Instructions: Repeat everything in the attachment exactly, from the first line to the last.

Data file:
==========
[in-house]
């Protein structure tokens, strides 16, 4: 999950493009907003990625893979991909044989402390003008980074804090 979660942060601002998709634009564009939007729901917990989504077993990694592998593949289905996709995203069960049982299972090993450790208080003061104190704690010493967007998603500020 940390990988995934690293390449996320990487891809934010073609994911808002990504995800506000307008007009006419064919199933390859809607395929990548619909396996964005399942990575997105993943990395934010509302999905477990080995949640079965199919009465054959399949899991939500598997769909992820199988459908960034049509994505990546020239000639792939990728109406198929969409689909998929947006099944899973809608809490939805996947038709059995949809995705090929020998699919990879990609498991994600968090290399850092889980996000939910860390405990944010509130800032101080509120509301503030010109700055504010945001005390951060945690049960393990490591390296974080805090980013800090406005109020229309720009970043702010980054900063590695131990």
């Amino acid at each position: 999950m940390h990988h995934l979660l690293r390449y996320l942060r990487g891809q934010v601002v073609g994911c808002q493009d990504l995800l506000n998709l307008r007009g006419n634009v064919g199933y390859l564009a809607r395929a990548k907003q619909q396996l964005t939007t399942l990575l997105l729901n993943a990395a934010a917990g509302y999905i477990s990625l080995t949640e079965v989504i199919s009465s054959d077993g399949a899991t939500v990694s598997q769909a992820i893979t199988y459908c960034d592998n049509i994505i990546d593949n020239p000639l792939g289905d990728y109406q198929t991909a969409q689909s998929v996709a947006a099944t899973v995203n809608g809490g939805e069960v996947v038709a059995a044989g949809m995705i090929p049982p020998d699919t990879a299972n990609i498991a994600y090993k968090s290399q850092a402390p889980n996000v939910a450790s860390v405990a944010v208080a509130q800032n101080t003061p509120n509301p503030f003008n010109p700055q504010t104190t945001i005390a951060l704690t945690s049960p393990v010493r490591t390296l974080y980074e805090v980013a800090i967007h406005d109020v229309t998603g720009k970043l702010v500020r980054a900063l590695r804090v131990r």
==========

[in-house]
């Protein structure tokens, strides 16, 4: 999950493009907003990625893979991909044989402390003008980074804090 979660942060601002998709634009564009939007729901917990989504077993990694592998593949289905996709995203069960049982299972090993450790208080003061104190704690010493967007998603500020 940390990988995934690293390449996320990487891809934010073609994911808002990504995800506000307008007009006419064919199933390859809607395929990548619909396996964005399942990575997105993943990395934010509302999905477990080995949640079965199919009465054959399949899991939500598997769909992820199988459908960034049509994505990546020239000639792939990728109406198929969409689909998929947006099944899973809608809490939805996947038709059995949809995705090929020998699919990879990609498991994600968090290399850092889980996000939910860390405990944010509130800032101080509120509301503030010109700055504010945001005390951060945690049960393990490591390296974080805090980013800090406005109020229309720009970043702010980054900063590695131990």
């Amino acid at each position: 999950m940390h990988h995934l979660l690293r390449y996320l942060r990487g891809q934010v601002v073609g994911c808002q493009d990504l995800l506000n998709l307008r007009g006419n634009v064919g199933y390859l564009a809607r395929a990548k907003q619909q396996l964005t939007t399942l990575l997105l729901n993943a990395a934010a917990g509302y999905i477990s990625l080995t949640e079965v989504i199919s009465s054959d077993g399949a899991t939500v990694s598997q769909a992820i893979t199988y459908c960034d592998n049509i994505i990546d593949n020239p000639l792939g289905d990728y109406q198929t991909a969409q689909s998929v996709a947006a099944t899973v995203n809608g809490g939805e069960v996947v038709a059995a044989g949809m995705i090929p049982p020998d699919t990879a299972n990609i498991a994600y090993k968090s290399q850092a402390p889980n996000v939910a450790s860390v405990a944010v208080a509130q800032n101080t003061p509120n509301p503030f003008n010109p700055q504010t104190t945001i005390a951060l704690t945690s049960p393990v010493r490591t390296l974080y980074e805090v980013a800090i967007h406005d109020v229309t998603g720009k970043l702010v500020r980054a900063l590695r804090v131990r």